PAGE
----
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Bitdefender web trend report for 1H09

BitDefender UK : 06 August, 2009  (Technical Article)
Malware and spam is adapting to online behavioural trends according to BitDefender's report on the 1st half of 2009
According to BitDefender, malware writing is becoming increasingly more professional - shaped after corporate models. BitDefender's latest malware and spam survey from January through to June 2009 shows a sharp rise in HTML newsletter-impersonating spam and Web 2.0 phishing attempts.

During the first six months of 2009, malware writers have continued their efforts to infect computer users in order to receive direct financial gain and/or to seize control over their machines. According to the report, Trojan-type malware is on the rise, accounting for 83 percent of the global malware detected in the wild.

While Trojans were the most active e-threats in the last six months, the notorious Downadup Internet worm caused the most damage to users. Downadup managed to infect a record number of worldwide computers (about 11 million) and made headlines of most, if not all, computer magazines and mainstream media. Targeting systems with unpatched MS08-067 vulnerabilities, the worm can send itself to any clean computer it has already infected on the same network and looks to gain access to file shares. Although Microsoft issued an out-of-cycle patch for the vulnerability, the infection is still in the wild, with hundreds of systems compromised on a daily basis.

Vlad Vâlceanu, head of BitDefender Antispam Research Lab said, "The Internet is one of the most important communications vehicles - used for business, schooling and leisure. It has also become a channel for criminals to gain access to a vast number of computer systems, financial data and information. Cybercriminals are not going to stop looking for ways to enhance their e-threats, which is why it is essential for computer users to make sure they have a security solution in place that can provide them with advanced, proactive protection."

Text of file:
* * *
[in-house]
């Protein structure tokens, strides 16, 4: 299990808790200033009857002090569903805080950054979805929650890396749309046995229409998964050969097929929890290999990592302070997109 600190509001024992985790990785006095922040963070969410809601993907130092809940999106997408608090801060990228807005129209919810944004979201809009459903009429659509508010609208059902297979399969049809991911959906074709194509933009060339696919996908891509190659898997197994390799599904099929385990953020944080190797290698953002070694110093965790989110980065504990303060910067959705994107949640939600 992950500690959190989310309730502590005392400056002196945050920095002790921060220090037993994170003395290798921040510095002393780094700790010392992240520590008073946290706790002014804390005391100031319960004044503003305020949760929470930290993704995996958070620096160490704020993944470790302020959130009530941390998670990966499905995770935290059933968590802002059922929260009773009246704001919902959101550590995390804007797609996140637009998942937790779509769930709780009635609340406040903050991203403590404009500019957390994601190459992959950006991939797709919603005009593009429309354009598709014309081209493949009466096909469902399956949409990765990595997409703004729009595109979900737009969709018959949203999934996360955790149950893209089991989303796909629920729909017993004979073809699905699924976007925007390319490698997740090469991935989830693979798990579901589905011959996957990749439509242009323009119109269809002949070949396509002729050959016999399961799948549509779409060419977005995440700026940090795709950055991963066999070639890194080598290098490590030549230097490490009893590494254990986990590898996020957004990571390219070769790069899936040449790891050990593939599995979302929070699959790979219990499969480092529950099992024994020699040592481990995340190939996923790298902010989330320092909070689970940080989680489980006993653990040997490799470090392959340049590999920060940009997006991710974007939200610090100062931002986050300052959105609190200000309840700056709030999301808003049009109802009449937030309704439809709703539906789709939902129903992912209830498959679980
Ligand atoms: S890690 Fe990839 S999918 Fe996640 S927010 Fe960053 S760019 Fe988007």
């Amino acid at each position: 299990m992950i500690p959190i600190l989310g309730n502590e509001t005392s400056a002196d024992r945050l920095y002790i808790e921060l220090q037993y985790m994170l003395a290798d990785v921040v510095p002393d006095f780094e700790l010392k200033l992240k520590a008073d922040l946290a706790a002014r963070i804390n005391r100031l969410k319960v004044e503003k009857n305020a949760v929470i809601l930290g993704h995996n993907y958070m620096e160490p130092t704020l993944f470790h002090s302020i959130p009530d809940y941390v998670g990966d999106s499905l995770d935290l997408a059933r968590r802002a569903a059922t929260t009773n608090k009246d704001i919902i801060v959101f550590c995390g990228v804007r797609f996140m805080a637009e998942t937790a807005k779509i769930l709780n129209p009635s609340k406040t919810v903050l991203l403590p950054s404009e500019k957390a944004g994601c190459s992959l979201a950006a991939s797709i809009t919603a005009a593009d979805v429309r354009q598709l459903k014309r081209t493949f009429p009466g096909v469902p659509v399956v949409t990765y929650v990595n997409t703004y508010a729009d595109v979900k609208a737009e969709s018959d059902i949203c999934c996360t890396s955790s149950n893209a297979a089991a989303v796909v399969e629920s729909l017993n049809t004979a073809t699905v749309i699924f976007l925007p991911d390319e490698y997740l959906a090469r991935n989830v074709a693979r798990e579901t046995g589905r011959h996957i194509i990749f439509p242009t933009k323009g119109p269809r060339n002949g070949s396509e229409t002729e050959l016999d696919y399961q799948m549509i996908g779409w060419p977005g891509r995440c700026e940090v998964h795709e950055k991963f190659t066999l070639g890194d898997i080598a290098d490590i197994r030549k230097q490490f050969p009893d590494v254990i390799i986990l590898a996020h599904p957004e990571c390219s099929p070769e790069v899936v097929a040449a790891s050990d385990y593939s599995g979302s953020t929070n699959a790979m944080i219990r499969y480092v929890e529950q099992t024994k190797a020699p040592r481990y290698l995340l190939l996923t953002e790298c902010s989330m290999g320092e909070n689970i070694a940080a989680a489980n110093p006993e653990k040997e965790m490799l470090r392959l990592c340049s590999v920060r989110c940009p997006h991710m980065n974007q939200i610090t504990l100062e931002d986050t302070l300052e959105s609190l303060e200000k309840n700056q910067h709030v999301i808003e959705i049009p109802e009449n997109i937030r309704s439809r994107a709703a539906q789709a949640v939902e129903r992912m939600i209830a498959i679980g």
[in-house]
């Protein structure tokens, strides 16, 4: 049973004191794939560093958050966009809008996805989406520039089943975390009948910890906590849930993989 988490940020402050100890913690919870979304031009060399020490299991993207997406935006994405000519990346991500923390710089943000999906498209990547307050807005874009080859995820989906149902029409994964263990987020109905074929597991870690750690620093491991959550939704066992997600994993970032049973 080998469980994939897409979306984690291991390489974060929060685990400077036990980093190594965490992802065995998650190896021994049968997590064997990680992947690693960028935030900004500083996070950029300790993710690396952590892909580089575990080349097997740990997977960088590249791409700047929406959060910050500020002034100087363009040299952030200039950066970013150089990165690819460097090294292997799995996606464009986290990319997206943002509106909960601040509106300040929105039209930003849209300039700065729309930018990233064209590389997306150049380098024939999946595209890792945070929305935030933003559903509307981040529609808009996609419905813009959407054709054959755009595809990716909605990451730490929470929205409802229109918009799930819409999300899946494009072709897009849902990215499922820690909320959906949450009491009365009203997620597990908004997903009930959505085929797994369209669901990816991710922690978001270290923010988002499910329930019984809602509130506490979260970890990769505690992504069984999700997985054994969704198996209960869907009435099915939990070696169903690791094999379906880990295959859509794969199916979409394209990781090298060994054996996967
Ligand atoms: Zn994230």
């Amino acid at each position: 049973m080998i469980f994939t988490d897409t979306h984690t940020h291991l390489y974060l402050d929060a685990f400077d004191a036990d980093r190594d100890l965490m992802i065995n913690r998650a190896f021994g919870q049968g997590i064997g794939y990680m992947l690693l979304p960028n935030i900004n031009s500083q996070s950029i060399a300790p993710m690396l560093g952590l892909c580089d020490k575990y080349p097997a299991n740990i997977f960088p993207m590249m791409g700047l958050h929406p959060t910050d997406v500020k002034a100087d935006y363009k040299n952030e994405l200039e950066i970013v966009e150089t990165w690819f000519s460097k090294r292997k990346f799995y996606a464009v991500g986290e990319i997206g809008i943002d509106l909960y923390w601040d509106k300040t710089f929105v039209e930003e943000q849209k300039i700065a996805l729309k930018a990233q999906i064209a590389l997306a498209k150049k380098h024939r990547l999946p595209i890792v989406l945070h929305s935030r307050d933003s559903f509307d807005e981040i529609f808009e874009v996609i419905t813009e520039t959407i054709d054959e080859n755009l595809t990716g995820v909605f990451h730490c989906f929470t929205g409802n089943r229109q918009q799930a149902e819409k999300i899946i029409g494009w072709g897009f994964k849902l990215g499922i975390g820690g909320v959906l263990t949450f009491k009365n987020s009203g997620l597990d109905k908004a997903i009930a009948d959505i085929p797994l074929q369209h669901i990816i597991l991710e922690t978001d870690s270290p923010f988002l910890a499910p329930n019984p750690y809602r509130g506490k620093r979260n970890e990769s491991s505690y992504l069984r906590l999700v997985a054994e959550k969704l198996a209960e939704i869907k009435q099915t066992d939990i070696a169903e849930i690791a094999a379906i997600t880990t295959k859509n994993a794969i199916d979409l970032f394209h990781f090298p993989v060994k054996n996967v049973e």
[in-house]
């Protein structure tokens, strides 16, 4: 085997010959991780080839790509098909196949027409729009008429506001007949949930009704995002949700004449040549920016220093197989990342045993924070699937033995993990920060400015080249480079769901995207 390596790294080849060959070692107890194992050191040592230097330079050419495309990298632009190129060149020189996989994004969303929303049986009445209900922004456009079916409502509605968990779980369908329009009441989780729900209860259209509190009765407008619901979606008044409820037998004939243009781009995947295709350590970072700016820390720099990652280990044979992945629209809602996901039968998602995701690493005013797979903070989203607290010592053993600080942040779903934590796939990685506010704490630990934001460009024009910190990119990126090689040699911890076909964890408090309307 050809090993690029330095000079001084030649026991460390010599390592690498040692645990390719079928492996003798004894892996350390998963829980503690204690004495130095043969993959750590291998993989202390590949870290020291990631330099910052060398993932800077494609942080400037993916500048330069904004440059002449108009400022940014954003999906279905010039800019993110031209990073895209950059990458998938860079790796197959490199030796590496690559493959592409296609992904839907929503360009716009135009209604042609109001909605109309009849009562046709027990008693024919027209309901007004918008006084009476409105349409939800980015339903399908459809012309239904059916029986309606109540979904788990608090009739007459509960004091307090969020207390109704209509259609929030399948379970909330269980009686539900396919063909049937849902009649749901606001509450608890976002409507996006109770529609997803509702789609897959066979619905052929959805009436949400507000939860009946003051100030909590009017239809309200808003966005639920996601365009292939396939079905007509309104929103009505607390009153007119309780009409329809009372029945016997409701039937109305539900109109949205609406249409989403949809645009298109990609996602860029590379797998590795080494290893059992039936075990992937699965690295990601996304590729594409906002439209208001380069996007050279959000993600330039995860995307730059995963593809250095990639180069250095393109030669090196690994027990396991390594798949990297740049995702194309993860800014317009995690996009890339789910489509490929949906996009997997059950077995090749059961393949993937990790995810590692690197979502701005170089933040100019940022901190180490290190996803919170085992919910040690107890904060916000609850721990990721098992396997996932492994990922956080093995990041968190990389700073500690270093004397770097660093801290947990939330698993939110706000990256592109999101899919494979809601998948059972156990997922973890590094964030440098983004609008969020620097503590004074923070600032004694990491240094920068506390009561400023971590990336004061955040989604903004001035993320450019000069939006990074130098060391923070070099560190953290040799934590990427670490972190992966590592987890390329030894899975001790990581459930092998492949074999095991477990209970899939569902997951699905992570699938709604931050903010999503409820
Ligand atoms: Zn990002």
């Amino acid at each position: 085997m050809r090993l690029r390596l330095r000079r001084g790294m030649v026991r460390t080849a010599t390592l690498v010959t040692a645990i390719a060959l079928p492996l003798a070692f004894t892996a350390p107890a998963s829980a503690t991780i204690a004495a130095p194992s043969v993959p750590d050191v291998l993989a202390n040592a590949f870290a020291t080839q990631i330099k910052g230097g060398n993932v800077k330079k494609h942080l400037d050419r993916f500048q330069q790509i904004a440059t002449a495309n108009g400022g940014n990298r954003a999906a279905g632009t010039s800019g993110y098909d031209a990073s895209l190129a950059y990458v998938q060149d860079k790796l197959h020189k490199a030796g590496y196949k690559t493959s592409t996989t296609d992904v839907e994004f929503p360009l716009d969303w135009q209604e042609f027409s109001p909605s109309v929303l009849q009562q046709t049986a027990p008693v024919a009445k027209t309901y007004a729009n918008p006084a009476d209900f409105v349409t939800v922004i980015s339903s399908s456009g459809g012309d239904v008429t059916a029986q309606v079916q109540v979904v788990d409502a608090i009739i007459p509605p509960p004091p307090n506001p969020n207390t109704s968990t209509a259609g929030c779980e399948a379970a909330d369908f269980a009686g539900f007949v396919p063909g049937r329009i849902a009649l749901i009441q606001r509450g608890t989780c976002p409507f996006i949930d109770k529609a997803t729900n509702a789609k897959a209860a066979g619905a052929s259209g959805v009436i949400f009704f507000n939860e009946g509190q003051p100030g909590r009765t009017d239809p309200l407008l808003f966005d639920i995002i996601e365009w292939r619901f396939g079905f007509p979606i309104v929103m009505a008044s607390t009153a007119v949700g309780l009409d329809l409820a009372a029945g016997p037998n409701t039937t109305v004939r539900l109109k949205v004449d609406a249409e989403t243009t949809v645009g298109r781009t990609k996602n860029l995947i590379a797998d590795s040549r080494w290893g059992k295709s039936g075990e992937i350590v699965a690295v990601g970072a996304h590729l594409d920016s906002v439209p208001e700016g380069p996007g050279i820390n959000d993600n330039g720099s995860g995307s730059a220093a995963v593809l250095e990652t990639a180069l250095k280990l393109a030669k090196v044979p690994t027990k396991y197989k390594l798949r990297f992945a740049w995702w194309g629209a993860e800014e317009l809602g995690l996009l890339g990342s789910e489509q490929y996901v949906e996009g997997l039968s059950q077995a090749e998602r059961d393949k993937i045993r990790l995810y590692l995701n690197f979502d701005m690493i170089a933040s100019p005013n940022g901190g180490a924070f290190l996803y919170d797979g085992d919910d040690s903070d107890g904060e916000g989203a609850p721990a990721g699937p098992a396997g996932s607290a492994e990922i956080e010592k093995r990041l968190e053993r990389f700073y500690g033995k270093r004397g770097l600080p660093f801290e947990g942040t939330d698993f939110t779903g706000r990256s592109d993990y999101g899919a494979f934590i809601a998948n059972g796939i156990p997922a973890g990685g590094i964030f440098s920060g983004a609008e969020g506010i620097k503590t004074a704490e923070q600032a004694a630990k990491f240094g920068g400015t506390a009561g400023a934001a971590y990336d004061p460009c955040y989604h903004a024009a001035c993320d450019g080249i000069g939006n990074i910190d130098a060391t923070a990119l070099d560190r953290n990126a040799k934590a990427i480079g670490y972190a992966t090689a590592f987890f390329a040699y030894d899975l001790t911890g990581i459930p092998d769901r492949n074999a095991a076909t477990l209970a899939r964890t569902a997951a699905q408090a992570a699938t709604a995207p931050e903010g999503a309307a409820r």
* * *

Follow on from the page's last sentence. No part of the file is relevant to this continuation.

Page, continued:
BitDefender found that during the last six months, the most active countries in terms of malware were China, France and the United States, followed by Romania, Spain and Australia.

World's Top 10 Malware from January-June 2009

1 Trojan.Autorun.Inf 31
2 Win32.Worm.Downadup 13
3 Trojan.Wimad 13
4 Trojan.SkimTrim.HTML.A 11
5 Trojant.Agent.AKXM 10
6 Trojan.Autorun.AET 7
7 Worm.Autorun.WHG 5
8 Packer.Malware.NSAnti.1 4
9 Trojan.Spy.Agent.NXS 3
10 Trojan.JS.PZB 3

In terms of media and techniques, BitDefender analysts determined a continuing trend in text-based spam, which reached 80 percent this year compared to 70 percent for the same period in 2008. Additionally, image spam increased 150 percent since the first half of 2008. Incorporated via HTML newsletter-impersonating spam, downloadable images are included in a strategy developed by spammers to trick users into accepting images blocked by the email client and, at the same time, to bypass spam filters by slightly modifying the image's color palette.

Spam messages advertising pirated/OEM software products also increased dramatically compared to the same period last year. According to the statistics provided by the BitDefender Antispam Research Lab, software spam accounted for about 3 percent of worldwide spam. By June 2009, unsolicited email related to software products became one of the top five spam threats and accounted for 5 percent of the total spam messages sent worldwide.